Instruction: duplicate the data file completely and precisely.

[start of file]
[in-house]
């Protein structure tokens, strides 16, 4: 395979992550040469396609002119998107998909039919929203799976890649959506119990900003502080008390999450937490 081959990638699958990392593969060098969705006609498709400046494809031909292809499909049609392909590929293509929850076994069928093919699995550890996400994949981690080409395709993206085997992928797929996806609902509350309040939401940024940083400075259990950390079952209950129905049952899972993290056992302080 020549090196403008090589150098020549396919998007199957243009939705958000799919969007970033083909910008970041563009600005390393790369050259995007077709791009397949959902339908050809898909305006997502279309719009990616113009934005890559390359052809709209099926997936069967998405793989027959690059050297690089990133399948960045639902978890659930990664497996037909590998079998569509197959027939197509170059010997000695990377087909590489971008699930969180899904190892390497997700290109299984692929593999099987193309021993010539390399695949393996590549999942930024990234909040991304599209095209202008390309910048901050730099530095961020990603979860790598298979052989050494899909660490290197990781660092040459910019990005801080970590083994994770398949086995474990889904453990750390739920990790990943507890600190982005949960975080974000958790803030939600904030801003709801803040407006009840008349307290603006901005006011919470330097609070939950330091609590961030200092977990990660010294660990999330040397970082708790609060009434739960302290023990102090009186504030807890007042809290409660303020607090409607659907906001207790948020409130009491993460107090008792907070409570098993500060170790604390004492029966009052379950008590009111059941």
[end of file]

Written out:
[in-house]
């Protein structure tokens, strides 16, 4: 395979992550040469396609002119998107998909039919929203799976890649959506119990900003502080008390999450937490 081959990638699958990392593969060098969705006609498709400046494809031909292809499909049609392909590929293509929850076994069928093919699995550890996400994949981690080409395709993206085997992928797929996806609902509350309040939401940024940083400075259990950390079952209950129905049952899972993290056992302080 020549090196403008090589150098020549396919998007199957243009939705958000799919969007970033083909910008970041563009600005390393790369050259995007077709791009397949959902339908050809898909305006997502279309719009990616113009934005890559390359052809709209099926997936069967998405793989027959690059050297690089990133399948960045639902978890659930990664497996037909590998079998569509197959027939197509170059010997000695990377087909590489971008699930969180899904190892390497997700290109299984692929593999099987193309021993010539390399695949393996590549999942930024990234909040991304599209095209202008390309910048901050730099530095961020990603979860790598298979052989050494899909660490290197990781660092040459910019990005801080970590083994994770398949086995474990889904453990750390739920990790990943507890600190982005949960975080974000958790803030939600904030801003709801803040407006009840008349307290603006901005006011919470330097609070939950330091609590961030200092977990990660010294660990999330040397970082708790609060009434739960302290023990102090009186504030807890007042809290409660303020607090409607659907906001207790948020409130009491993460107090008792907070409570098993500060170790604390004492029966009052379950008590009111059941």